Throughout 2018, we have discussed the implications of the legalization of marijuana on the real estate industry. In this final year-end edition, we provide a few important considerations and recommendations for property owners, landlords and tenants when purchasing or leasing green property.
The California Natural Resources Agency (CNRA) recently posted final adopted text for amendments to the CEQA Guidelines. The result of over five years of development efforts by the Governor’s Office of Planning & Research and CNRA, the amendments are the most comprehensive update to the CEQA Guidelines since 1998. In “Natural Resources Agency Finalizes Updates to the CEQA Guidelines,” Pillsbury environmental attorneys Norman F. Carlin, Kevin Ashe and Eric Moorman explore the wide range of issues covered in the amendments, including the new Vehicle-Miles-Traveled (VMT) methodology for analyzing transportation impacts; use of regulatory standards as significance thresholds; environmental baselines; and numerous procedural and technical improvements.
On November 23, the latest National Climate Assessment, Fourth National Climate Assessment (NCA4), was released by the U.S. Global Research Program, as required by the Clean Air Act. The Assessment, comprising three volumes and 1600 pages, contains some rather bleak findings which the Report usefully summarizes. Here’s a description of these findings.
On November 27, 2018, the U.S. Supreme Court issued a ruling vacating and remanding the U.S. Court of Appeals for the Fifth Circuit’s decision in Weyerhaeuser Company v. U.S. Fish and Wildlife Service. The Court of Appeals had affirmed the District Court’s ruling that the U.S. Fish and Wildlife Service (Service) properly designated, under the Endangered Species Act (ESA), a large tract of land located in Louisiana as a critical habitat suitable for the endangered Dusky Gopher Frog, which currently is only found in Mississippi. This is an important ruling under the ESA, and it will be very interesting to see what happens when the case is returned to the Fifth Circuit.
The Louisiana land is owned by the Weyerhaeuser Company and a group of family landowners, who have challenged these decisions of the Service and the lower federal courts. Weyerhaeuser Company v. United States Fish and Wildlife Service was argued on October 1, 2018. Justice Kavanaugh did not participate because he was not on the Court at the time of the oral argument. Continue reading
This update follows an earlier post discussing Proposition 10’s potential impacts and pre-election prospects, available here.
What happened on Election Day
Despite California’s sky-high rents, voters just rejected a ballot measure that would have allowed cities to expand rent control. With 100% of precincts reporting, 61.7% of voters opposed Prop 10, while 38.3% voted to approve the measure. The ballot measure only achieved a majority in one of California’s fifty-eight counties, San Francisco. In Los Angeles County, 47.2% of voters supported the proposition. However, the ballot measure fared substantially worse in Sacramento, San Diego, Fresno and Orange counties. These results highlight the measure’s widespread unpopularity.
On November 7, the Office of the Attorney General issued a Memorandum re: Principles and Procedures for Civil Consent Decrees and Settlement Agreements with State and Local Governmental Entities. This Memorandum is based largely on federalism concerns. It is anticipated that the policy on consent decrees with state and local governments is likely to have an impact on environmental enforcement actions.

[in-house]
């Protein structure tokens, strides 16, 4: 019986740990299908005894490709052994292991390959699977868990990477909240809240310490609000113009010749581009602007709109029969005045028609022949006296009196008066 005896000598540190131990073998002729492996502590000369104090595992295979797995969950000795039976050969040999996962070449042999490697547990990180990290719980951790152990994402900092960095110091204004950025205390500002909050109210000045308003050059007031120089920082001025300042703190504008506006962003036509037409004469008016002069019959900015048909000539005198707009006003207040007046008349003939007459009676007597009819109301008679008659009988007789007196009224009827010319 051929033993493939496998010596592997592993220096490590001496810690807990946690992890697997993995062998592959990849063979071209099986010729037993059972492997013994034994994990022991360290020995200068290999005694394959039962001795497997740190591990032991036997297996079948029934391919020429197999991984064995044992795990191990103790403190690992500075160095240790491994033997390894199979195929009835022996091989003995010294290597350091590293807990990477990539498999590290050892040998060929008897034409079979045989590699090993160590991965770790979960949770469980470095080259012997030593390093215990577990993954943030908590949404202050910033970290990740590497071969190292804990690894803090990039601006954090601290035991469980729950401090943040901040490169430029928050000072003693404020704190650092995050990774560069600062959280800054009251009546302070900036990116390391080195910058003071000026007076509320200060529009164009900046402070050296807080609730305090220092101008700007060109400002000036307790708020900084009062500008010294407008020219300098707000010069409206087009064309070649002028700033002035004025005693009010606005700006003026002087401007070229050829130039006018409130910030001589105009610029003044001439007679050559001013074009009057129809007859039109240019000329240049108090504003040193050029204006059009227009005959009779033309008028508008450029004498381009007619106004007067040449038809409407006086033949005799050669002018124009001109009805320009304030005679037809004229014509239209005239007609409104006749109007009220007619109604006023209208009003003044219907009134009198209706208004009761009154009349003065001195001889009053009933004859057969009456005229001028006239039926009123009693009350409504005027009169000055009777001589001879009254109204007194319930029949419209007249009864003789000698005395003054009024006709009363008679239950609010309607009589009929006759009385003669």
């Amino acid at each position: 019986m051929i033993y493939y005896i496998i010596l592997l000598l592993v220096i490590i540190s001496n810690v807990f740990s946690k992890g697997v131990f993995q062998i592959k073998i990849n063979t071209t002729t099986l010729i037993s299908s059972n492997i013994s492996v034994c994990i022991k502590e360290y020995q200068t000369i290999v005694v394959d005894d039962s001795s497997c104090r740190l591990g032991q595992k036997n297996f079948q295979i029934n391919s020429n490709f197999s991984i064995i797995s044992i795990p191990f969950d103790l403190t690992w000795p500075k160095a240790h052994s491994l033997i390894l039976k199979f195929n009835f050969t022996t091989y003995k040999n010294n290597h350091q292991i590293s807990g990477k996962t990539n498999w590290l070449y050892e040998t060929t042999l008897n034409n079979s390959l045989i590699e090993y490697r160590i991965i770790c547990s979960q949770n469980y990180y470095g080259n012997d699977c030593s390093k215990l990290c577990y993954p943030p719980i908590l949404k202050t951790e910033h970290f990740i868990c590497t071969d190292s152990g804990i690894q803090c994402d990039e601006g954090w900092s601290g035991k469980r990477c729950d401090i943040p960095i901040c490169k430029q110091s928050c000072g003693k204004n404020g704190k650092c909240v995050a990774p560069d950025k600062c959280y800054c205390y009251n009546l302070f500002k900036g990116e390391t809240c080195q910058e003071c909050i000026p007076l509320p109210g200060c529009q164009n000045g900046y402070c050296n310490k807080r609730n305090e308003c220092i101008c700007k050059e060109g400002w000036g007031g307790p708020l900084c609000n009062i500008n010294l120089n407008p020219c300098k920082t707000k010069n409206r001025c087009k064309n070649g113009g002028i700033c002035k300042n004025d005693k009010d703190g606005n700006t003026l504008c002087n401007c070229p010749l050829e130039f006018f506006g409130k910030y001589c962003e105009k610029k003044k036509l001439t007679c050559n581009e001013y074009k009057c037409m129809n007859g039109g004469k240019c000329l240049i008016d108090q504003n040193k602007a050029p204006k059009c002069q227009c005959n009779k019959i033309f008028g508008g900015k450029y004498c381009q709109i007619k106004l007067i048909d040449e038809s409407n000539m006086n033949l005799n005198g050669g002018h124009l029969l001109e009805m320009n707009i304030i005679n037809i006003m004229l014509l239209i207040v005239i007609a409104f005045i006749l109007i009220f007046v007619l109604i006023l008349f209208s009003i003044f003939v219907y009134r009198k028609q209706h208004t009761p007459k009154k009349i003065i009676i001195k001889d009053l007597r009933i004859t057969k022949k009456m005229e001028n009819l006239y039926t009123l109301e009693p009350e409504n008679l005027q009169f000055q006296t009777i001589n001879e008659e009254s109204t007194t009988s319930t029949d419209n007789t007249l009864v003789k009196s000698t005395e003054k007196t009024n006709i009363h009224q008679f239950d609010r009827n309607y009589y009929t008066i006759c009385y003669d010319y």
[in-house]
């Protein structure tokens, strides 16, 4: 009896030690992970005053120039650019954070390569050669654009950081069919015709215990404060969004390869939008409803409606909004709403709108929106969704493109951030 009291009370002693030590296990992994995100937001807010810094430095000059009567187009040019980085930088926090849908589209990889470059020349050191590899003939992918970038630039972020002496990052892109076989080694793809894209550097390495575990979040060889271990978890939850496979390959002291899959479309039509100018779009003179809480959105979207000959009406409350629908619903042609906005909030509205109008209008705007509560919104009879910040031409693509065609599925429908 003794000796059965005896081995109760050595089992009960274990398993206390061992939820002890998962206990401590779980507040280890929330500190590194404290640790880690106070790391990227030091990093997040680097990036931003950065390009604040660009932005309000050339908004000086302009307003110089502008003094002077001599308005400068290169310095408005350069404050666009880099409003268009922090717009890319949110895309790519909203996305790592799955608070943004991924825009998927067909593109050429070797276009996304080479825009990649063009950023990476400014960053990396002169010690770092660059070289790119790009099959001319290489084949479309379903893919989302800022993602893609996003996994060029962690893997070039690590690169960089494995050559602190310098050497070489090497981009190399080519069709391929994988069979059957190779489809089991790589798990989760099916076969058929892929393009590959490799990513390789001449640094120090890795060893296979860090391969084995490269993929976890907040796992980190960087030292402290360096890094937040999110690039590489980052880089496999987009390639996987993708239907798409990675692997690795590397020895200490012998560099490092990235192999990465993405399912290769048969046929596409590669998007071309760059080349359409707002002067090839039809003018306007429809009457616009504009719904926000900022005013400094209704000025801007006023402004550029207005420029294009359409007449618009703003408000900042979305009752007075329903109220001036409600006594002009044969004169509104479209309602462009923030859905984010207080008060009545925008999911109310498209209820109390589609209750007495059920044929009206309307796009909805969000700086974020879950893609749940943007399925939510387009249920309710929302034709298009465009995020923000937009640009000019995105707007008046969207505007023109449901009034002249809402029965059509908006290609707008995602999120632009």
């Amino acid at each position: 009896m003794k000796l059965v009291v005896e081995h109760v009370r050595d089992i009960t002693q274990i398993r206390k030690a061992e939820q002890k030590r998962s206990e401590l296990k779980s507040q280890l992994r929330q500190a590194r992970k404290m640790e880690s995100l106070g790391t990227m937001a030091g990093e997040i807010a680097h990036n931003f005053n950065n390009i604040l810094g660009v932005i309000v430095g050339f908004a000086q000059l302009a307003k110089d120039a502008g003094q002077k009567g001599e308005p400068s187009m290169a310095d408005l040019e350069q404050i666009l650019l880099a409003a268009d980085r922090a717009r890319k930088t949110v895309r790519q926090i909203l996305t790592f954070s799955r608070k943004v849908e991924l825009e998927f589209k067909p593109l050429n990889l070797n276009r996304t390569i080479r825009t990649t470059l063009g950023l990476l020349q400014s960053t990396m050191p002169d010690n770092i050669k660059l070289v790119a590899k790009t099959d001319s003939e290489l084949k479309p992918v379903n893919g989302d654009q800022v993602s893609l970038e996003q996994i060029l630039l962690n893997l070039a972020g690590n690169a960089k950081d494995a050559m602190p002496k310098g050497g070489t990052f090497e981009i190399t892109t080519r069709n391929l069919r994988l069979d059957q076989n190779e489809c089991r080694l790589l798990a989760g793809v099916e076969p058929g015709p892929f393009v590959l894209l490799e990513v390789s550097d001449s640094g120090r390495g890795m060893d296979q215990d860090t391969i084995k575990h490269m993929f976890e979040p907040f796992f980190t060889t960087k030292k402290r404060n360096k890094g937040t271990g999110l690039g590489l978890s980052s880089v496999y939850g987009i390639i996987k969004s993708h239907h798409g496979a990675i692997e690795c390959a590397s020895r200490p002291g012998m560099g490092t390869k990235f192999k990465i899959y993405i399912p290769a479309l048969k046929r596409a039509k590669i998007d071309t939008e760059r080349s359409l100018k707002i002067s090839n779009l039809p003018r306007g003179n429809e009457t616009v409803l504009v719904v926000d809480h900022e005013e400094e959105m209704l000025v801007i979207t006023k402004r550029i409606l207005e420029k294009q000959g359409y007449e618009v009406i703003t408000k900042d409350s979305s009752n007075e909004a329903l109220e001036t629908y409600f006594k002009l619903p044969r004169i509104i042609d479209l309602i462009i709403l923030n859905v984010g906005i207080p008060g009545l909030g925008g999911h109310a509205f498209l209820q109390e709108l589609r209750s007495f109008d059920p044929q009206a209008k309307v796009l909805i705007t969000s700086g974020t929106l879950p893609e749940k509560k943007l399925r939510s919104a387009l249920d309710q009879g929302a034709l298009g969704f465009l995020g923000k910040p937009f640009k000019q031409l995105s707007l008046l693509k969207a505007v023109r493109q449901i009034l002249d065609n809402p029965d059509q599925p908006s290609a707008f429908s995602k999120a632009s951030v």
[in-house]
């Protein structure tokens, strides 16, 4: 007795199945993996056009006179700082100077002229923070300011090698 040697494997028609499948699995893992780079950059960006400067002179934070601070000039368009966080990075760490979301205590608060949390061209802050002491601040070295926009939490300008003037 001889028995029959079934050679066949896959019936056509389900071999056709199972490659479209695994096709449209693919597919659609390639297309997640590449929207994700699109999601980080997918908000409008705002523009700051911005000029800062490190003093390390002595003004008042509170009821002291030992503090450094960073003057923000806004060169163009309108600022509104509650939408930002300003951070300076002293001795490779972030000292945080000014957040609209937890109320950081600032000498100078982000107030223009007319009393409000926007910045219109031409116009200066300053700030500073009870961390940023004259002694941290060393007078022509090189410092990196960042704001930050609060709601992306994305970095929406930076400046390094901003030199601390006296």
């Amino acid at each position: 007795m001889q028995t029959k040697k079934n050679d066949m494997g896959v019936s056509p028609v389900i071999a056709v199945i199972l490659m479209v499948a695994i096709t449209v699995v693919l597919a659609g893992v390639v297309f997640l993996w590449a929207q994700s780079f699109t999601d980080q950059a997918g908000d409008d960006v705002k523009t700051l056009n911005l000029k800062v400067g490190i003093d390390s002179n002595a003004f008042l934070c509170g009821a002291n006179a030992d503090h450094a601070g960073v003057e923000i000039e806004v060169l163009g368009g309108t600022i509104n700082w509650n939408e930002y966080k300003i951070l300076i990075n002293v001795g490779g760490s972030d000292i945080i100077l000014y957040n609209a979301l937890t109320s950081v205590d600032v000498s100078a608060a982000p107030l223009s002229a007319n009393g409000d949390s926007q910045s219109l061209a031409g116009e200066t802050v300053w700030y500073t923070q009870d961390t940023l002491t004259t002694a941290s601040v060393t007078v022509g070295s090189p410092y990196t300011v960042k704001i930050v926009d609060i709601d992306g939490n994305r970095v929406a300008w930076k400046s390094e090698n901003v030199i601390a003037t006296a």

Pillsbury attorneys Stephan E. Becker, Charles F. Donley II, Emily B. Erlingsson, Brian E. Finch, Aimee P. Ghosh, Meghan C. Hammond, Gerry Hinkley, Laura E. Jennings, The Honorable Gregory H. Laughlin, Jeffrey S. Merrifield, Elizabeth V. Moeller, Matthew Oresman, Craig J. Saperstein, Edward W. Sauer, and Deborah S. Thoren-Peden discuss the 2018 Midterm Election and assess some of the top issues where the incoming 116th Congress will likely be most active, including:
- Congressional Investigations
- Financial Services
- Tax Reform
- Cybersecurity and Privacy
- Foreign Policy, International Trade, and Sanctions
- Energy and the Environment
- Transportation and Aviation
- Health Care
- State and Local Government
- Compliance, Ethics, and Campaign Reform
- Ongoing incentives at the state level for offshore wind, other forms of renewable power, and electric storage;
- Impacts of dueling tariffs and trade restrictions on the energy industry;
- Reversals of federal policy on greenhouse gas emissions and on lands open to hydrocarbon development;
- The Federal Energy Regulatory Commission’s decision in Calpine v. PJM Interconnection and its consequences for wholesale electricity markets; and
- Cybersecurity and blockchain developments affecting the national grid.
On October 30, in Sinnok, et al. v. State of Alaska, et al., the Superior Court, sitting in Anchorage, AK, granted the state’s motion to dismiss the plaintiffs’ (a “group of Alaska youth ages 5 to 20”) complaints that the state has contributed to climate change through its actions with respect to fossil fuels and carbon emissions. The plaintiffs sought injunctive relief in the form of a court order to the state to prepare an accounting of carbon emissions and to create a climate recovery plan. They also sought a declaratory ruling that the state’s actions violated their fundamental rights to a “stable climate system.”
On September 30, the U.S. District Court for the District of Massachusetts issued a ruling dismissing claims that the operation of a municipal waste landfill violated the Clean Water Act (CWA) and Resource Conservation and Recovery Act (RCRA) provisions making actionable any “substantial endangerment to human health and the environment.” The case is Toxics Action Center v. Casella Waste Sys., Inc., et al..